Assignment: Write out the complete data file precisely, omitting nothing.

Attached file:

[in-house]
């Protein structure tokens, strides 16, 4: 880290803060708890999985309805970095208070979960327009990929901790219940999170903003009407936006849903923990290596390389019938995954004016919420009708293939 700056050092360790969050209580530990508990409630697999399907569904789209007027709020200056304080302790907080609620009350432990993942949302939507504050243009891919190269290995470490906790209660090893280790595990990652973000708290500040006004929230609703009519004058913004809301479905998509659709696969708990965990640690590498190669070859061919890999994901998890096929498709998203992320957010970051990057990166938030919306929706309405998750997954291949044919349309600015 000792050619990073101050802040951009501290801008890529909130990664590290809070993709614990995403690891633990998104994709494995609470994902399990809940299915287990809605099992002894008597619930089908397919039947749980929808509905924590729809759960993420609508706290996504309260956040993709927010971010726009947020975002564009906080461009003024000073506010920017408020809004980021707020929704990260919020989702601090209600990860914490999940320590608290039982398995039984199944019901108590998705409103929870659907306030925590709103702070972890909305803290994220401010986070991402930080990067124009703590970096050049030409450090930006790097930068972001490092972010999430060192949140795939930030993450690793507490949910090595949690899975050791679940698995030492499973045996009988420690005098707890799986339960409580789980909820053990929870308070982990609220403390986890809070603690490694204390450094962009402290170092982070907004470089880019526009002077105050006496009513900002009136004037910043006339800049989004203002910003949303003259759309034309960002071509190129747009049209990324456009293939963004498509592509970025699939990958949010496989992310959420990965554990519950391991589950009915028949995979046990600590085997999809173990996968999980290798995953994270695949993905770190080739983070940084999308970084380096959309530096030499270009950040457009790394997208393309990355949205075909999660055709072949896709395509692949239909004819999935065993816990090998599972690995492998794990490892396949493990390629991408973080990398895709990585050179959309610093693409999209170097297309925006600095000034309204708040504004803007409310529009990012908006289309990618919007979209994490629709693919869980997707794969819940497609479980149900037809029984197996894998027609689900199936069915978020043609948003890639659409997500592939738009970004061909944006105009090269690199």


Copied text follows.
[in-house]
């Protein structure tokens, strides 16, 4: 880290803060708890999985309805970095208070979960327009990929901790219940999170903003009407936006849903923990290596390389019938995954004016919420009708293939 700056050092360790969050209580530990508990409630697999399907569904789209007027709020200056304080302790907080609620009350432990993942949302939507504050243009891919190269290995470490906790209660090893280790595990990652973000708290500040006004929230609703009519004058913004809301479905998509659709696969708990965990640690590498190669070859061919890999994901998890096929498709998203992320957010970051990057990166938030919306929706309405998750997954291949044919349309600015 000792050619990073101050802040951009501290801008890529909130990664590290809070993709614990995403690891633990998104994709494995609470994902399990809940299915287990809605099992002894008597619930089908397919039947749980929808509905924590729809759960993420609508706290996504309260956040993709927010971010726009947020975002564009906080461009003024000073506010920017408020809004980021707020929704990260919020989702601090209600990860914490999940320590608290039982398995039984199944019901108590998705409103929870659907306030925590709103702070972890909305803290994220401010986070991402930080990067124009703590970096050049030409450090930006790097930068972001490092972010999430060192949140795939930030993450690793507490949910090595949690899975050791679940698995030492499973045996009988420690005098707890799986339960409580789980909820053990929870308070982990609220403390986890809070603690490694204390450094962009402290170092982070907004470089880019526009002077105050006496009513900002009136004037910043006339800049989004203002910003949303003259759309034309960002071509190129747009049209990324456009293939963004498509592509970025699939990958949010496989992310959420990965554990519950391991589950009915028949995979046990600590085997999809173990996968999980290798995953994270695949993905770190080739983070940084999308970084380096959309530096030499270009950040457009790394997208393309990355949205075909999660055709072949896709395509692949239909004819999935065993816990090998599972690995492998794990490892396949493990390629991408973080990398895709990585050179959309610093693409999209170097297309925006600095000034309204708040504004803007409310529009990012908006289309990618919007979209994490629709693919869980997707794969819940497609479980149900037809029984197996894998027609689900199936069915978020043609948003890639659409997500592939738009970004061909944006105009090269690199």